Americans and Europeans have traditionally differed markedly in
their ice-cream eating habits and preferences. While large,
packaged tubs of ice-cream have historically held sway over
consumers in the U.S., Europeans tend to go for smaller scoops on
sticks and cones - a serving style called frozen novelties.
But the situation seems to be changing - and fast. While frozen
novelties accounted for only 19.6% of total ice-cream sales in the
U.S. in 2006, the figure rose to nearly 21.2% by mid-2012. This
shift in consumer preference spells good news for Unilever, whose
range of frozen novelty ice-creams called Magnum seems to be quite
popular in the U.S. these days.
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Unilever's Magnum range of ice-creams were brought over from
Europe around 2010. Despite apprehension surrounding consumer
uptake of an unfamiliar serving style, Magnum performed remarkably
well in the U.S. Unilever sold around 100 million Magnum bars in
the very first year of its introduction. The product's popularity
outstripped even the company's own expectations - Unilever was
forced to bring in additional supplies from factories in Italy.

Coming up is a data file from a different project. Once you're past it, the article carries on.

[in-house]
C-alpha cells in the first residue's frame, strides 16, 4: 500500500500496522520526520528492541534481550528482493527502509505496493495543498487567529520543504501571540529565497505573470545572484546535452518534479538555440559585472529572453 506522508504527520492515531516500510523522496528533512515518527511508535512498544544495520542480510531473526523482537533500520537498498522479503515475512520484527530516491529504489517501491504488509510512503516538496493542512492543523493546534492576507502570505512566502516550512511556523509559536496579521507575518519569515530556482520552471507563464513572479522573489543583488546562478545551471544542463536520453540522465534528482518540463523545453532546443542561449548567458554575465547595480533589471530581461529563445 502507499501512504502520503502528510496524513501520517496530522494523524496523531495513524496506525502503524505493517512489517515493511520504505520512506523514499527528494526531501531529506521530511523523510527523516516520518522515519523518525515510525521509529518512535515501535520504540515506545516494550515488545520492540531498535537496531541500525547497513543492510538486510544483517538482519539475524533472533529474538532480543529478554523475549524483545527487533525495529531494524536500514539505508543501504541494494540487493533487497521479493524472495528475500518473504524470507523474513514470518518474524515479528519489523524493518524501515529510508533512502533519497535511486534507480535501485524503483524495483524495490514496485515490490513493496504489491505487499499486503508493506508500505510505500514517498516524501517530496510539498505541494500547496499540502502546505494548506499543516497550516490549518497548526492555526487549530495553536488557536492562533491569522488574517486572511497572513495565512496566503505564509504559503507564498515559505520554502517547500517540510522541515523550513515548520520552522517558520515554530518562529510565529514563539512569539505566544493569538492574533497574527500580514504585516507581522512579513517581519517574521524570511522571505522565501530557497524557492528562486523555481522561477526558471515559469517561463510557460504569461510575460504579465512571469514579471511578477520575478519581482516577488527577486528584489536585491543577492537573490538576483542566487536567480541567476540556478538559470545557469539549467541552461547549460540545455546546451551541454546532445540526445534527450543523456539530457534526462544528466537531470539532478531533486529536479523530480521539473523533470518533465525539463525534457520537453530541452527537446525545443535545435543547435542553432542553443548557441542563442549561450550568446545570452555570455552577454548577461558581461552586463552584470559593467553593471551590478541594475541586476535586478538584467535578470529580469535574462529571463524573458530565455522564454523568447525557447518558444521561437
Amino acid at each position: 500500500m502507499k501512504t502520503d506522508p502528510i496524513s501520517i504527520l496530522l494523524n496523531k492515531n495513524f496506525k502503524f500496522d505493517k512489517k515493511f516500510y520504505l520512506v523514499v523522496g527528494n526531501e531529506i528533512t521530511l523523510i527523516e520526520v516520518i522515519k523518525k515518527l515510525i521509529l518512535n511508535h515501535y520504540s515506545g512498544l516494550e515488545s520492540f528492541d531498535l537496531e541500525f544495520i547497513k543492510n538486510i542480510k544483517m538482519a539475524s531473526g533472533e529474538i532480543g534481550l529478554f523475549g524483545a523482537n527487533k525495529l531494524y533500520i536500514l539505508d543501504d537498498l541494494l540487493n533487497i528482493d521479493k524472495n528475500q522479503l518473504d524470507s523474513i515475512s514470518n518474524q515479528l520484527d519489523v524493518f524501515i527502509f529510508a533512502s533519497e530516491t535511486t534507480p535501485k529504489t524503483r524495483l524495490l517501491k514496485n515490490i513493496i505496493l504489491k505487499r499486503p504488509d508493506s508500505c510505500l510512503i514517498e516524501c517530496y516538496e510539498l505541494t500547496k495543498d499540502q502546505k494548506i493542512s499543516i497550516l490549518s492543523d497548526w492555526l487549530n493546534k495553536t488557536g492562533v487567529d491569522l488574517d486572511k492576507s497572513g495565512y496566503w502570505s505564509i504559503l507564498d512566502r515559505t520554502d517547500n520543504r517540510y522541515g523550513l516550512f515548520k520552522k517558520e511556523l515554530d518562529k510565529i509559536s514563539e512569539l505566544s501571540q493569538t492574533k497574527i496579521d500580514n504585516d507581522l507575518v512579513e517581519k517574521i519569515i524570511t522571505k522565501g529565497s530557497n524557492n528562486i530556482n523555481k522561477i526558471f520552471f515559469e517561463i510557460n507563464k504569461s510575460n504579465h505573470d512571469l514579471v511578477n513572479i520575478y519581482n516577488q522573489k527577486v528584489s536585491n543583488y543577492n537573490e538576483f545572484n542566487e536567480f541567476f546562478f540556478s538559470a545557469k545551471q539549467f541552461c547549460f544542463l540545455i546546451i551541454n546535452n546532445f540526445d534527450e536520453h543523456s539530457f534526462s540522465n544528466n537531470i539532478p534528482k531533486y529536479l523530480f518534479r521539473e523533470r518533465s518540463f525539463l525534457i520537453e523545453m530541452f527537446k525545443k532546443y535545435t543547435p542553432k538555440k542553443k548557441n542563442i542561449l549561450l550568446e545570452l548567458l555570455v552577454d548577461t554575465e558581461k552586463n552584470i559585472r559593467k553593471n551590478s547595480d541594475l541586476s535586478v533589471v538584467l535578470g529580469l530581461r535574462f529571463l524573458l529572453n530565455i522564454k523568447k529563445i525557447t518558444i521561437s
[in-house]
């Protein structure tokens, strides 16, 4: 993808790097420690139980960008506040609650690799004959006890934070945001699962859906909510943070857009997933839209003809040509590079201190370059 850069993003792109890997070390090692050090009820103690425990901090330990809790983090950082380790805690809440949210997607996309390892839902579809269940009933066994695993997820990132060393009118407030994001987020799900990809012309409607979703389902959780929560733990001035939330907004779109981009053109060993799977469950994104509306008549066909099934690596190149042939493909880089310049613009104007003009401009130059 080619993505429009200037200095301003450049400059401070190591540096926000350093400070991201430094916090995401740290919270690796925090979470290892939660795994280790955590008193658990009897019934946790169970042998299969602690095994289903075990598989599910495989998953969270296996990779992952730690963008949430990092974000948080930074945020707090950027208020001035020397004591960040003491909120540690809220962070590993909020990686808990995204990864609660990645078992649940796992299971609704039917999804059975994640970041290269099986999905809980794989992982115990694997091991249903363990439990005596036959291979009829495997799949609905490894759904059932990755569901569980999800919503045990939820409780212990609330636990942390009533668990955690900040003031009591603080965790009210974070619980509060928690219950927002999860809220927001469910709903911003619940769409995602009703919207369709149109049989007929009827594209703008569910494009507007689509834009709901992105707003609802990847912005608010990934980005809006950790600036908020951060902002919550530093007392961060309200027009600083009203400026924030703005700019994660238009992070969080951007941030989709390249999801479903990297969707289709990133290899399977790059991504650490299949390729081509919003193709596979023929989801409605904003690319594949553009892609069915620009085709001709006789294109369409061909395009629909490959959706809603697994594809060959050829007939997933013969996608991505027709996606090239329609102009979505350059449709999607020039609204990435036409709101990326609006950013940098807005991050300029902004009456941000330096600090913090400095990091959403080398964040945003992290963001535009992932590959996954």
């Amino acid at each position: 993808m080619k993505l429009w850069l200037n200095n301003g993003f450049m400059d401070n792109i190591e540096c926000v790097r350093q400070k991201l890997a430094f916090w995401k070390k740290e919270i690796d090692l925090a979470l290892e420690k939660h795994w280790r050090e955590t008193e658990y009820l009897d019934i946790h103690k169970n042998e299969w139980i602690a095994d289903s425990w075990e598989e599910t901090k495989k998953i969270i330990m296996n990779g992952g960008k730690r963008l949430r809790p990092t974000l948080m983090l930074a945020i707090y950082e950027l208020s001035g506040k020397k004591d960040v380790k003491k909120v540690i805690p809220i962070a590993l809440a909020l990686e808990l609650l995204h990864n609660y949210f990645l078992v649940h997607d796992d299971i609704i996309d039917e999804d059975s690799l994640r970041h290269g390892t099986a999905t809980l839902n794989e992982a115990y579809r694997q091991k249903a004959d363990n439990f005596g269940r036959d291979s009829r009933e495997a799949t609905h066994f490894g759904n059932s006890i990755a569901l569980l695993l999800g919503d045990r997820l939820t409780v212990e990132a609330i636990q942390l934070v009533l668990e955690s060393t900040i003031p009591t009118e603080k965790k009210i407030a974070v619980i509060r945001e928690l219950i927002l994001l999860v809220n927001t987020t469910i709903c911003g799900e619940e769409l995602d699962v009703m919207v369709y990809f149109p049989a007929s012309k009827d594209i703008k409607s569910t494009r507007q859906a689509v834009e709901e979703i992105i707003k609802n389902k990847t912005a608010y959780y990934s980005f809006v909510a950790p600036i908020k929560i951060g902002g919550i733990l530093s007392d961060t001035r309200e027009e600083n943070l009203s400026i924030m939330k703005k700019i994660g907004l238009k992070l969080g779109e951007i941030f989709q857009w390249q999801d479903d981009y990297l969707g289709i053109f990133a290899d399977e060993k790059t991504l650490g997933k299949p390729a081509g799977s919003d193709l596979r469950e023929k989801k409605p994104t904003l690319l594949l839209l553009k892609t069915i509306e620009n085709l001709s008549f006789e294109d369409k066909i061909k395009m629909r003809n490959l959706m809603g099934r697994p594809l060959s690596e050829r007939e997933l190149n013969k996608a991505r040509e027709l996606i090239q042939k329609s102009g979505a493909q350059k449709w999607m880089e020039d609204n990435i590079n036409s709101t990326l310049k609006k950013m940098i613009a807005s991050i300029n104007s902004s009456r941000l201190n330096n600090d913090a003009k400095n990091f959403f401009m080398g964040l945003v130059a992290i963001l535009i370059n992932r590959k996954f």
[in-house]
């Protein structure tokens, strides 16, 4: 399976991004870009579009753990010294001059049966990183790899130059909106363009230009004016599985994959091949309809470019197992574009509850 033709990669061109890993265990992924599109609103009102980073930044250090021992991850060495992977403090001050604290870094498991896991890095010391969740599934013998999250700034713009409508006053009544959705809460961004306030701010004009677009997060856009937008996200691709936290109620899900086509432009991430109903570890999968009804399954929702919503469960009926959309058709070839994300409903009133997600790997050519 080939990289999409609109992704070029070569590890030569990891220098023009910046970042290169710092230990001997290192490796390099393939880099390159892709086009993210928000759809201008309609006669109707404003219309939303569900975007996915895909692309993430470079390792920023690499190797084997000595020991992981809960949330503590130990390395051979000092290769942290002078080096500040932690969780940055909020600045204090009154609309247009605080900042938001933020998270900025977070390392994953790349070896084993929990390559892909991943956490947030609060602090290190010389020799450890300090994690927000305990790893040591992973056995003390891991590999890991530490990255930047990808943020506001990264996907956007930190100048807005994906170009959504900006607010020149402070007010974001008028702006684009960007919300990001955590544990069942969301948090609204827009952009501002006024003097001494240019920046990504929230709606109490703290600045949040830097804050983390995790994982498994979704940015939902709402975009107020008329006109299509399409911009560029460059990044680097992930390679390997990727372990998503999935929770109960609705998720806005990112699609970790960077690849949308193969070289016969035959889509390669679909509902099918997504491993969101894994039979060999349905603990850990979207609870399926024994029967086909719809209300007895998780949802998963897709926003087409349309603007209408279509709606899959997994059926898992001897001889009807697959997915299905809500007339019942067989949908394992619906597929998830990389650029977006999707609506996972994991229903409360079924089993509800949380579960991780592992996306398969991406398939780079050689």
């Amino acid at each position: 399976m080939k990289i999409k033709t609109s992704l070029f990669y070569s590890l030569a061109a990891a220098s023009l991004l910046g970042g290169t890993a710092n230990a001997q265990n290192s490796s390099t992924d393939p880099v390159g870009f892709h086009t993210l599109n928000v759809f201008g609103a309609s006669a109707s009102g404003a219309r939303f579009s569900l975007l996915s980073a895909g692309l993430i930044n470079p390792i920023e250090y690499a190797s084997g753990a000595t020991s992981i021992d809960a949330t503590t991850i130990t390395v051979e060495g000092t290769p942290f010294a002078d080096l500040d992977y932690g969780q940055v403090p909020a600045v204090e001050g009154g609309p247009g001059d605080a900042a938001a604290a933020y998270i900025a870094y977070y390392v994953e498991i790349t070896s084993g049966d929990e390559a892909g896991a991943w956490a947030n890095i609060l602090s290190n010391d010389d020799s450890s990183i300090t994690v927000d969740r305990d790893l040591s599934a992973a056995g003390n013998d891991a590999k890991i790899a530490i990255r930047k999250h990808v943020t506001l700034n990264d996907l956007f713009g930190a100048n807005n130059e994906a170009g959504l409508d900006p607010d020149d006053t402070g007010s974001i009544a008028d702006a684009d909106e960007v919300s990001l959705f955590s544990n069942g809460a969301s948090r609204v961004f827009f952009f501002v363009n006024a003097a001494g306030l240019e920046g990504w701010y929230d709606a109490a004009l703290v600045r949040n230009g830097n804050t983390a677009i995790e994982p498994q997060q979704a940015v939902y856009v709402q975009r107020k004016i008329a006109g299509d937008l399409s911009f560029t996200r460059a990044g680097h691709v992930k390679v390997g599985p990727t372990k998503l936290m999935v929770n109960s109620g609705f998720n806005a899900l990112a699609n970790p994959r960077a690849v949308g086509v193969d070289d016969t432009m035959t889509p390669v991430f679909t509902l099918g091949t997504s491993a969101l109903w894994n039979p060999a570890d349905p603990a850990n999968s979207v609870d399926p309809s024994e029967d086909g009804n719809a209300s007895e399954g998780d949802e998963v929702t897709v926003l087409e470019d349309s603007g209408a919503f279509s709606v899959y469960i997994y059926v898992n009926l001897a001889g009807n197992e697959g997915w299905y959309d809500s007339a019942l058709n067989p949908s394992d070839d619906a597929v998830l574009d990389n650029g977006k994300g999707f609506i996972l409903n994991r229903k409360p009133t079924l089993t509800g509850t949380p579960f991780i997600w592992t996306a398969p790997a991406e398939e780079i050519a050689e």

The company's biggest competitor in the frozen novelty segment
in the U.S. is Nestle, which supplies similar servings through its
'Skinny Cow' brand. Magnum's popularity has allowed Unilever to
snatch market share in the segment. Skinny Cow's market share has
dipped by 0.5% over the previous year. This makes Unilever's ice
cream segment a notable exception to the company's general slump in
the food business in the United States.
Unilever's food business has been under a lot of pressure
lately. Stagnating demand and high price competition forced the
company to part with its entire frozen meals portfolio in July this
year. Unilever is also divesting non-core brands to focus more on
the names that it has become most famous for over the years. In
such a scenario, strong ice cream sales offer a glimmer of hope for
the sort of organic, competitive growth in the U.S. for the
Apart from the U.S., Magnum has also been launched in emerging
economies such as Pakistan, Indonesia and Malaysia in recent years.
With an expanding middle-class and rising consumption levels, these
geographies should also start adding to Unilever's ice-cream
segment in a big way in coming years.
Overall, we expect Unilever to successfully leverage its wide
global footprint for growing its share in the world's ice-cream
market steadily over the coming years. Currently, ice-cream
contributes around $8 billion annually to the company's total
revenues and around 7% to the total stock value. We expect the
segment to bring in close to $10 billion annually within
the next 6 years.
We currently have a Trefis price estimate of $39 for
, which is in-line with the market price.
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